I just read Chris’ post about iPhoneDevCamp and I think these are the right reasons to make the iPhoneDevCamp.

There are a few facts that support Chris’ view:

  • In the first week Apple sold 700,000 units
  • The iPhone is closed for outside application, but not for web applications
  • Having a couple of million units out (after it is also sold in Europe and Asia) means there are a couple of million users using Safari on their iPhone and want to get the right experience in all/most sites.

The day I heard that the iPhone will be closed to 3rd party apps but will use web applications as its main extension approach I thought one thing. Apple should make Safari (or at least just Safari on the iPhone) Microformats aware.

Since the main interaction of users with 3rd party application on the iPhone is through web sites, extracting as much meaning as possible from such a web site will give iPhone users the best experience. For example, if I had an hCalendar someone in a site, or an hCard, if Safari on the iPhone (or Safari in general) would have Microformats support I could quickly add the meeting or contact information to my iPhone with one click (arrr, is it click or touch?)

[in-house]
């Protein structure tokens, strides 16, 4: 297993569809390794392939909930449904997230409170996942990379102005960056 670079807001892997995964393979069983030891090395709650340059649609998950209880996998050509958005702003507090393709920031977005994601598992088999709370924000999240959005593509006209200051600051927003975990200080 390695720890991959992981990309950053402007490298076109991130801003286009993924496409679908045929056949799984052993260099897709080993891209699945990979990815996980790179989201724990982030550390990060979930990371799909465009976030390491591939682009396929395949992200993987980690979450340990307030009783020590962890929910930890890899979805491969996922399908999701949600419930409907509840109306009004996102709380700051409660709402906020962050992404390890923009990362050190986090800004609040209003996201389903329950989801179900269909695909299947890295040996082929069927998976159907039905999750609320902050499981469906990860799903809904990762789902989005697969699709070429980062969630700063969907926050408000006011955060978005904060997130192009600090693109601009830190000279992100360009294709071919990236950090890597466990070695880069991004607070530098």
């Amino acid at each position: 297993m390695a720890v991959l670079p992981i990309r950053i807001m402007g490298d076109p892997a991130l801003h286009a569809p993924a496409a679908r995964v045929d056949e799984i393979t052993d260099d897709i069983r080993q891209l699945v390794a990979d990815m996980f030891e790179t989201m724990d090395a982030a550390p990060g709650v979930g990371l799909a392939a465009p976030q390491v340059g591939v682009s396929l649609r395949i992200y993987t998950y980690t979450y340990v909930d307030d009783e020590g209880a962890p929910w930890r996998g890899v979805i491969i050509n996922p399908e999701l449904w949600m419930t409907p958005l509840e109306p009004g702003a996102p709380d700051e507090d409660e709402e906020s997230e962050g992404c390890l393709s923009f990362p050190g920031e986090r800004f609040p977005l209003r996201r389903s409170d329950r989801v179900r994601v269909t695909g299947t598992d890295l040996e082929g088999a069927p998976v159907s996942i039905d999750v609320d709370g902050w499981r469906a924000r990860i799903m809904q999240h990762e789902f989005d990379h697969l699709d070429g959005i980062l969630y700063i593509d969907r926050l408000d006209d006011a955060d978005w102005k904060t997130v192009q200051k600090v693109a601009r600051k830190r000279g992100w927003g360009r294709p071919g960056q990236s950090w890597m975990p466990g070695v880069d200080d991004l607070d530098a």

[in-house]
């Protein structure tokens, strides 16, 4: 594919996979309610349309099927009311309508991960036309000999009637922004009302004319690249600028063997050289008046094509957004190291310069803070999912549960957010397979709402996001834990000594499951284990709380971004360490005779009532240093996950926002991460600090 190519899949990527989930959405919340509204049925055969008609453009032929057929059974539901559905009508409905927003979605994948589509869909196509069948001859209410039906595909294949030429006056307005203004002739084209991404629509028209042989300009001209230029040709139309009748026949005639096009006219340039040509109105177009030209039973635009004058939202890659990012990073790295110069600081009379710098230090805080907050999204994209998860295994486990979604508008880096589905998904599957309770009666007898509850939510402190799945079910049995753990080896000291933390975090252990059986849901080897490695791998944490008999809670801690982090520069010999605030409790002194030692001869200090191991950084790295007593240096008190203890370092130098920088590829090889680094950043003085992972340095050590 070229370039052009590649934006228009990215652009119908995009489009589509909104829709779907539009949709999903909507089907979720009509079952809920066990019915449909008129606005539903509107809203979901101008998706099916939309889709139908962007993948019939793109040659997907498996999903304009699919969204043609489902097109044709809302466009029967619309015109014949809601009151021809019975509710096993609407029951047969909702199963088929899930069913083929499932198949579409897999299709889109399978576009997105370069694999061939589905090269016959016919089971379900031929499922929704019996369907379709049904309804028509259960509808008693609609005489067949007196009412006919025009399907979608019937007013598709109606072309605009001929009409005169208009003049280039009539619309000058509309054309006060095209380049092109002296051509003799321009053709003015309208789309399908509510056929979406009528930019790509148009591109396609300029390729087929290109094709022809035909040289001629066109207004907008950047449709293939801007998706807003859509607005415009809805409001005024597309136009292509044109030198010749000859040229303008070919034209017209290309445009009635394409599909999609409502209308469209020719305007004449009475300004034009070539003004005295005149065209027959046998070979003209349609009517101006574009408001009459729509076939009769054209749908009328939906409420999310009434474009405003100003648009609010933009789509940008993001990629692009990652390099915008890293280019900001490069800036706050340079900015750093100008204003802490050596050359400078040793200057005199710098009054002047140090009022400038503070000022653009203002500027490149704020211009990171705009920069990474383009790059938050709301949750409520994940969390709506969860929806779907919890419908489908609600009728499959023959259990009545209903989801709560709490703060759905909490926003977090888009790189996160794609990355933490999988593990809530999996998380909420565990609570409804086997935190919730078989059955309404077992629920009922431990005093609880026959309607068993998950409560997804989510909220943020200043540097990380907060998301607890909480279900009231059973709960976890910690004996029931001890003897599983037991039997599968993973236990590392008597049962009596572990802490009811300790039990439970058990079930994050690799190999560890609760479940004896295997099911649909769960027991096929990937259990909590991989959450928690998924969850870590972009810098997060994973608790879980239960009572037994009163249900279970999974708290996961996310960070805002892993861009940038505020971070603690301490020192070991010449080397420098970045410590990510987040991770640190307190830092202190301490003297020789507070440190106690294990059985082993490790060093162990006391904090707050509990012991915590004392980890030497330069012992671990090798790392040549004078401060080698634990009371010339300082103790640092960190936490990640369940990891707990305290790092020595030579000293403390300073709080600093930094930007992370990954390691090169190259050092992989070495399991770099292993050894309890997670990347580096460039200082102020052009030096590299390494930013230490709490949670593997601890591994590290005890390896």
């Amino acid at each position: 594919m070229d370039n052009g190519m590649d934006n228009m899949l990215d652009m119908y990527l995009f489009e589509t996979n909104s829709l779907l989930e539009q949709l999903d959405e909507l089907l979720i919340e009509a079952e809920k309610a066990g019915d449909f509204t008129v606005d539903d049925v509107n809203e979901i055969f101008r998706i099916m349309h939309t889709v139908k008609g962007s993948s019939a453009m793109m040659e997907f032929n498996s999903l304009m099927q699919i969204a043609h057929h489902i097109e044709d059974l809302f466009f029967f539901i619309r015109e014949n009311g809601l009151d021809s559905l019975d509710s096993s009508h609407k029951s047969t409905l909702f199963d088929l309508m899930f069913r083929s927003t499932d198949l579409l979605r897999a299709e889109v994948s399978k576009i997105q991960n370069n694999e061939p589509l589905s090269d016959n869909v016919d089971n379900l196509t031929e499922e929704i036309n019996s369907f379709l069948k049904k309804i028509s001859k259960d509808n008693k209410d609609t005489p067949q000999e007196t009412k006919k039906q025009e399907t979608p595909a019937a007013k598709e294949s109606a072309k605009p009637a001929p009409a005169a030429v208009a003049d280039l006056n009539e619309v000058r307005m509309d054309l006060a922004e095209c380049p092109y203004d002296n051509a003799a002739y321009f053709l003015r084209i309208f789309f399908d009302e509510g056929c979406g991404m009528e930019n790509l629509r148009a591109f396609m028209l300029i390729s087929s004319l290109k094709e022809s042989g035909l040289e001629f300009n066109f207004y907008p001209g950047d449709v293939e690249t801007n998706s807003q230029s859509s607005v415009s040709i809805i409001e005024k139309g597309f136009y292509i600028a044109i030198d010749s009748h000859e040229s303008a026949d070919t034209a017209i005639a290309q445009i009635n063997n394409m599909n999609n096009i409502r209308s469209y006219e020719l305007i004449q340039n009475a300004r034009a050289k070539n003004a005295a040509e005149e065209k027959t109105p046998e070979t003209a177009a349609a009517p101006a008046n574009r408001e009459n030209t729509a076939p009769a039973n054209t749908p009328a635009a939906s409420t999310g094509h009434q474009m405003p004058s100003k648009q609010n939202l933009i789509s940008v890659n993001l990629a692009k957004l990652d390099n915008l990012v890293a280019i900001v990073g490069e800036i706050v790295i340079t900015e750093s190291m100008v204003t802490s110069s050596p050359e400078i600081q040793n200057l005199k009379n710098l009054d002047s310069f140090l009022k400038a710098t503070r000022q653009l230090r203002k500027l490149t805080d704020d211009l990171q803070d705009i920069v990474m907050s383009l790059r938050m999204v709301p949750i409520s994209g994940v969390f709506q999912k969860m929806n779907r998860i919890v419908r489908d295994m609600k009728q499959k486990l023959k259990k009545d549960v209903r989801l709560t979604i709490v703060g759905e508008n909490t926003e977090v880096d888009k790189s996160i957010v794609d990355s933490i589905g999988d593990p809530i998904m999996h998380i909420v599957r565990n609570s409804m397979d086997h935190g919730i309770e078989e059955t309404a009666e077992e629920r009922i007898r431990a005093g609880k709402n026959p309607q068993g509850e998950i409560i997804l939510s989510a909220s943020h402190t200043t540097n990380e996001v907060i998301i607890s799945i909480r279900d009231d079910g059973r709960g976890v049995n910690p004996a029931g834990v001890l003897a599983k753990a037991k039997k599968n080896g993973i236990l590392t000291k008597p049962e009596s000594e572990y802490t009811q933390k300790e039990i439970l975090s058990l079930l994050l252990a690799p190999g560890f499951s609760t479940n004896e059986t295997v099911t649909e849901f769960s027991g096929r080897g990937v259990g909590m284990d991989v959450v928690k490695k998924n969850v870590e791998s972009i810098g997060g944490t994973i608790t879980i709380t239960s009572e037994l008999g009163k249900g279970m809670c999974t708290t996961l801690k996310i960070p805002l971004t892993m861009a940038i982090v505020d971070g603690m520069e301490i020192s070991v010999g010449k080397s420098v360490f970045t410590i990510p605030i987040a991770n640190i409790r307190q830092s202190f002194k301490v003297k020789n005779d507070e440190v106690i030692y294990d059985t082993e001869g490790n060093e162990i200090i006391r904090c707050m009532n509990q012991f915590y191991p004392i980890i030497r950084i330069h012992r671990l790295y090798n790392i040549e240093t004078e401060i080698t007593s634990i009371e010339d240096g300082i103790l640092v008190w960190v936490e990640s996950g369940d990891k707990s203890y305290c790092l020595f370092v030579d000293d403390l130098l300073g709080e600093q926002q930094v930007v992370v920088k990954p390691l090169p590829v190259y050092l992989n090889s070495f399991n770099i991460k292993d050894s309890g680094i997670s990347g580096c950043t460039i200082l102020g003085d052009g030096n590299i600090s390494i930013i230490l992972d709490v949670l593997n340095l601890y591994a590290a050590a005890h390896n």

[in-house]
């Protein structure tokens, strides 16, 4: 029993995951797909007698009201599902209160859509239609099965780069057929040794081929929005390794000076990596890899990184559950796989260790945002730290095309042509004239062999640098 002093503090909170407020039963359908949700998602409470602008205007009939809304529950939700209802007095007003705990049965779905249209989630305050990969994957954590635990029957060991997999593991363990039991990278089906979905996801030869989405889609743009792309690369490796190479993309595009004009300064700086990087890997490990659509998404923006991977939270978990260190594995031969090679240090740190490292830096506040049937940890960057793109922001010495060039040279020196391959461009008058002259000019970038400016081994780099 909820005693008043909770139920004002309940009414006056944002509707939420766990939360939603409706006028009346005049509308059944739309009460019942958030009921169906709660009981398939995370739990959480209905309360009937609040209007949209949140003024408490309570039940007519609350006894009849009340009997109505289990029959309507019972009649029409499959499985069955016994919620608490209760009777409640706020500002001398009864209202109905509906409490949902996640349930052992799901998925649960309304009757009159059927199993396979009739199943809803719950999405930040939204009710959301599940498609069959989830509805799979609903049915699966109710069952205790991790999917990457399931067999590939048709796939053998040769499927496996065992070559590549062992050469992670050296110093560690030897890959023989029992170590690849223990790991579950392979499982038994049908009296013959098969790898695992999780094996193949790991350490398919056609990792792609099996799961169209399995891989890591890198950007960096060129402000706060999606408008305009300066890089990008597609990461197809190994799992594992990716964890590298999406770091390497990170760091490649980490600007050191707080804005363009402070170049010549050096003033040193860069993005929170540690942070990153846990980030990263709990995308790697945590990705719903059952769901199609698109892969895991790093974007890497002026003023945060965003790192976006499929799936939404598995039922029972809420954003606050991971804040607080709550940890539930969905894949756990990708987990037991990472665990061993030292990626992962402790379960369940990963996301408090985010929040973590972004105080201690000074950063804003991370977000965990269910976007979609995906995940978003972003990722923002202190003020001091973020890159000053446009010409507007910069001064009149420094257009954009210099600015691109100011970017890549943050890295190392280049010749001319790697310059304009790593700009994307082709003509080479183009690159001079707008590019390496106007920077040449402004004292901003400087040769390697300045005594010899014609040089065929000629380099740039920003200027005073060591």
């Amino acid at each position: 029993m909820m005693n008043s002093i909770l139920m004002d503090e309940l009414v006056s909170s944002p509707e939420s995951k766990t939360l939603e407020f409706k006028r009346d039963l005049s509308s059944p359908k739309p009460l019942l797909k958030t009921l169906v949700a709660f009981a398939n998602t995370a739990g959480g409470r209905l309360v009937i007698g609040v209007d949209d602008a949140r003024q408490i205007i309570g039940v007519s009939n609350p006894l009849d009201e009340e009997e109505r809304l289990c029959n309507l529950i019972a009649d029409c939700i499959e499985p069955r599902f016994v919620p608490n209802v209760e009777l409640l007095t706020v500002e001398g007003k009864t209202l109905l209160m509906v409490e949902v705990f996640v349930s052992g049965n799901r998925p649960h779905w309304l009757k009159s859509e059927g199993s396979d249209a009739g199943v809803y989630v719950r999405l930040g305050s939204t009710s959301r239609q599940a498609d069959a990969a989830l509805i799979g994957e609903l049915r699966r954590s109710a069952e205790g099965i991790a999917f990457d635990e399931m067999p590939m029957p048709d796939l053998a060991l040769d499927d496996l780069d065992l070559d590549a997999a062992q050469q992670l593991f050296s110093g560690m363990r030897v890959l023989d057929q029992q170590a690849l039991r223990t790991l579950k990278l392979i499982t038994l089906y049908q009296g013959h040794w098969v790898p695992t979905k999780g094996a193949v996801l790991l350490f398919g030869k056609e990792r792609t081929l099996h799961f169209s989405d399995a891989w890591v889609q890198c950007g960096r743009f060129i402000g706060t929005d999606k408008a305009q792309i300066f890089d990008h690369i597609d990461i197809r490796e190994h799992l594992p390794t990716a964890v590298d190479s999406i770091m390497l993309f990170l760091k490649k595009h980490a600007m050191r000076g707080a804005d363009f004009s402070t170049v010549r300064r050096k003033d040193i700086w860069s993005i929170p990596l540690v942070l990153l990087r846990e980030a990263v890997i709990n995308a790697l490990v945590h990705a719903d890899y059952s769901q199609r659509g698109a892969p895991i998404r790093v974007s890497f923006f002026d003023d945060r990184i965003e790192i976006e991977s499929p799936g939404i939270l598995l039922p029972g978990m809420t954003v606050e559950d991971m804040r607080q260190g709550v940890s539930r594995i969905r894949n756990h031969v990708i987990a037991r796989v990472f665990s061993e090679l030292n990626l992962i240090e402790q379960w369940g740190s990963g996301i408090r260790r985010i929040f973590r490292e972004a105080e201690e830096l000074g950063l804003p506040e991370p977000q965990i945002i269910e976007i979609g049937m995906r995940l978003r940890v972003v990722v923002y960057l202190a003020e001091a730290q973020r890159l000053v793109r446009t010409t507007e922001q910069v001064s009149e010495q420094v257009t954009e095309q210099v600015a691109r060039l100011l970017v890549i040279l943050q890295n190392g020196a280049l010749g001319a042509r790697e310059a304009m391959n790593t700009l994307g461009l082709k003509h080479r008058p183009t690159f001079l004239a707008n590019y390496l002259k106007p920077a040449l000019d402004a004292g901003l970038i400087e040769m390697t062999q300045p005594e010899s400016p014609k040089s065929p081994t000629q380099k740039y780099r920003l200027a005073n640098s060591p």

If Apple will do that at some point in the future, it means that the Microformats community will gain a couple of million users which might in turn convince web site designers to support Microformats.

Microformats are exactly the small and right amount of standardization that can make the web a better place for both users and developers.

It seems that Microformats becomes more important in smaller devices where the ability to extend their applications and the devices itself is usually limited and input is measured as the smallest and shortest action one should take to make something happen.